It’s sad to say that, in popular culture, the salesperson is all too often generalized as unethical, unscrupulous and opportunistic. They exist alongside the politician and the lawyer in a vortex of reputed villainy and are even celebrated for inherently dishonorable skills (“That guy could sell ice in a snowstorm!”). In reality, the salesperson has more in common with the professional sports referee: a talented person with a tough job who often doesn’t get mentioned unless they do something wrong.
The motivation for the salesperson to exaggerate need, overpromise results and generally stretch the truth is obvious, but is it morally acceptable to do so? Furthermore, in today’s landscape of educated buyers, where a bad reputation spreads at the speed of light, is being shady even profitable?
“Buyers don’t want to buy from salespeople,” says leadership developer Dr. Andy Neillie. “They want to work with executives and consultants who understand their businesses. They don’t want a short-term fix; they want long-term solutions.”
The wealth of information available online has resulted in an increasingly educated consumer. Making dubious claims that promise would-be customers the moon can result in quick sales, but it’s increasingly being seen as a short term play, at the expense of long term relationships.
“As a consultant, one of the critical success factors for me to win and keep clients is to establish a deep trusting relationship,” says sales consultant Ian Brodie. “How can I hope to do that if I deliberately withhold important information from my client?”
Ensuring an ethical and trustworthy sales environment starts at the top. Too often companies fail to properly train their sales force, opting instead to institute quota systems that emphasize high pressure sales.
It’s a situation that Dialexis co-founder and Huffington Post contributor David Hibbard has seen again and again. “It’s pouring down from the top. The pressure on sales managers to deliver sales quotas is often overwhelming. As a result, sales managers do what they have to do and that is, push and push hard.” 
Johnson & Johnson Ruling
If expecting companies to emphasize ethical sales practices at the possible expense of short term sales figures seems a little too idealistic, consider the hot water that corporations can find themselves in when selling hard goes bad. From candy flavored vapes to sugar-filled soft drinks, the pressure is on for sales forces, and their colleagues in the marketing department, to position and sell their products responsibly.
In a recent ruling with potentially far-reaching consequences, Oklahoma judge Thad Balkman ordered drug manufacturer Johnson & Johnson to pay $572M for their role in fueling the state’s opioid crisis.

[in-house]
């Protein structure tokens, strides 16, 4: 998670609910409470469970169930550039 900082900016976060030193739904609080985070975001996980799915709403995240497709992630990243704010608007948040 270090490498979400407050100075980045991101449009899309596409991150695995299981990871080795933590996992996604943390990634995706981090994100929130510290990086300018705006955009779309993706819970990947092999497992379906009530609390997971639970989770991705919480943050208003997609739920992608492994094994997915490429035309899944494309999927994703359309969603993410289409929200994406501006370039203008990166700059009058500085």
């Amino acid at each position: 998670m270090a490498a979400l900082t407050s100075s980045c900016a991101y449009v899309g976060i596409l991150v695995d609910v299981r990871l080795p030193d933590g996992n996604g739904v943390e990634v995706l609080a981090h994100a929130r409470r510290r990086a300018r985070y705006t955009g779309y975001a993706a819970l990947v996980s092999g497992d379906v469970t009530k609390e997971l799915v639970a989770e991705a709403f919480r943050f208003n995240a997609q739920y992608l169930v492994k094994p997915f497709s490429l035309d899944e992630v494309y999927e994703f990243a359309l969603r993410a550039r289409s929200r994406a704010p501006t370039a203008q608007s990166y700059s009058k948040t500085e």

In his ruling, the judge found that “The Defendants, acting in concert with others, embarked on a major campaign in which they used branded and unbranded marketing to disseminate the messages that pain was under-treated and ‘there was a low risk of abuse and a low danger’ of prescribing opioids”. 
The judge’s ruling continues, “Defendants did not train their sales representatives regarding red flags that could indicate a ‘pill mill’, including, for example, pain clinics with patients lined up out the door or patients passed out in the waiting room.”
As Chris McGreal of the Guardian points out, this points the finger at both the company and its sales force. “By “branded” he means efforts by Johnson & Johnson’s sales reps to sell its own drugs, often by persuading doctors to prescribe them with claims that they carried little risk of addiction and were effective for long term treatment of chronic pain.” 
While some were satisfied with the judgement, others found it too lenient, given the scale of Johnson & Johnson’s profits. Regardless of the specifics, this suit marks the beginning, not the end, of the story. The hot-button nature of the opioid crisis means that political, legal and reputational ramifications will continue to be a concern for all companies involved in the situation.
Opioids represent an extreme example, but ethics are a concern for all sales forces. Regardless of industry, the reality is that companies need sales to survive, and salespeople have bills to pay and families to feed. These objectives must be balanced with efforts to establish credibility while acting in good faith.
“The perennial challenge is that trust cannot be earned overnight,” continues Neillie. “You don’t get to put “Trusted Advisor” on your business card and have people believe the title. Salespeople have to be in it for the long haul. News of unethical behavior quickly spreads, with social media postings continuing to keep the story fresh.”